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Een Boek Vol Leugens (2011)

by Mary Horlock(Favorite Author)
2.99 of 5 Votes: 5
9045802686 (ISBN13: 9789045802688)
review 1: Overall, this book was OK. I'm giving it three stars, because the footnotes and the main character's observations are so clever and witty, and the writing is really good. Plus, I think a lot of people will love it; it just wasn't something I got caught up in.Cat starts off as an articulate and admirable protagonist, but for someone so smart and observant, she had zero ability to eschew the petty bullshit of her peer group. I get that she had some insecurities, but I was just too impatient to enjoy her spiral into a manipulative, albeit clever, twit who drinks too much and is so starved for attention, she'll take whatever she can get. I wanted her to rise above the typical teenage angst and not succumb to the stereotypical bullying and "mean girl" crap her (so-called) frien... moreds were dishing out, because as a narrator, she had insight that gave me hope. As a person, not so much. Though, in her defense, she had a lot on her plate, what with her father's recent death, her mom's lack of mothering, a murder she may or may not have committed, and something completely reprehensible (and also unoriginal) that she did that made me lose all sympathy for her altogether.This story is told through two first-person narratives: one is Cat's in 1985, the other is her uncle's during the Nazi occupation of Guernsey (the island where Cat’s story also takes place) in the Second World War. Though there were clever parallels of conflict and character development, I didn't enjoy them, because the WWII narrative was such an annoyance. I found myself skipping over it to get back to Cat. Also, the typeface was an old timey typewriter font that was also annoying to plod through.I think Horlock did an amazing job of capturing the voice of a conflicted teenager, but the conflicts (OK, not counting the alleged murder) and the supporting cast seemed really canned. All that said, this is another book that, while not tops on my list, I would still recommend, because the writing, from a technical standpoint, is great; it was interesting; and it has a lot going for it that others might enjoy quite a lot. Get if from the library, try a chapter and see for yourself.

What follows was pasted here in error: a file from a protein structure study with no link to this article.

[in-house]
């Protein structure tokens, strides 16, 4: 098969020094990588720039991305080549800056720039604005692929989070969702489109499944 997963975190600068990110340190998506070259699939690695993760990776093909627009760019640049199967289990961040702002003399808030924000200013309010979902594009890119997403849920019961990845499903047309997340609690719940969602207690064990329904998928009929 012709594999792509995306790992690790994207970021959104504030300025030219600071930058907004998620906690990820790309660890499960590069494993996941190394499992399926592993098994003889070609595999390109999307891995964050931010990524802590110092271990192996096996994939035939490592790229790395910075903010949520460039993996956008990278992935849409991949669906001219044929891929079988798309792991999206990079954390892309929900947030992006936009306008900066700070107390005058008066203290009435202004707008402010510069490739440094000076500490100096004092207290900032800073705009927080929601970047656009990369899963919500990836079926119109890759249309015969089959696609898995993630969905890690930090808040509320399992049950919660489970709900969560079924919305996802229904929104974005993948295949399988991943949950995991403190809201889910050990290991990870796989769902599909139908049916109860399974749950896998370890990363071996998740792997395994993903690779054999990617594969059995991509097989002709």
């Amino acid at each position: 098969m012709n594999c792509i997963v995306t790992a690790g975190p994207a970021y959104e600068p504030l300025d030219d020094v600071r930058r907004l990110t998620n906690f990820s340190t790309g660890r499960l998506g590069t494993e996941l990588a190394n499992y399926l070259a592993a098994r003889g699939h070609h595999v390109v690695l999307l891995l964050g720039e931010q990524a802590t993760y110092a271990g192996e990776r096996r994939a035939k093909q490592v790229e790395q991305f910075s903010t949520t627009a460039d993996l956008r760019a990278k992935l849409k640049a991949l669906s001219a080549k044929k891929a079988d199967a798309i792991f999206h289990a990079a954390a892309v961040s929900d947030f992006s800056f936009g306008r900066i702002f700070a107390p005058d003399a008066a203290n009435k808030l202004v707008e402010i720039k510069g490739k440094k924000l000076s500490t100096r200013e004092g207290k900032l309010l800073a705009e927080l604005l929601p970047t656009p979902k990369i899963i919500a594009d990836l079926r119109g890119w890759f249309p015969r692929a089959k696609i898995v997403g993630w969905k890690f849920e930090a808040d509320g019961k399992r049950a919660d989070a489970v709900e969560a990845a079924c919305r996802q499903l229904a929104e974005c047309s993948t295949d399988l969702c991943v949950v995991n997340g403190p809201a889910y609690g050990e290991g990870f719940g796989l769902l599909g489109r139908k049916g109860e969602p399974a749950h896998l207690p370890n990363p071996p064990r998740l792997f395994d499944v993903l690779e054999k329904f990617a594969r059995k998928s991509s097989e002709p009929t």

review 2: I found this to be a rather disappointing read. I couldn't help but compare it to the excellent "The Guernsey Literary and Potato Peel Pie Society" as both books look back at the German occupation of Guernsey during the war and the effects on the inhabitants. Unfortunately, this book has neither the style nor substance of the other. Told alternately from the point of view of a teenage girl and extracts from her father's writing about the war and the effect on his family, notably his brother, the truth about her and about what happened to her father and uncle is gradually revealed. I can see how the author has tried to be clever in the structure of the book, but I'm afraid it just didn't work for me. less
Reviews (see all)
I liked the way this book was written, but I didn't enjoy the main character.
History bits were interesting but wouldn't bother if I were you
14/06/12 47,1%
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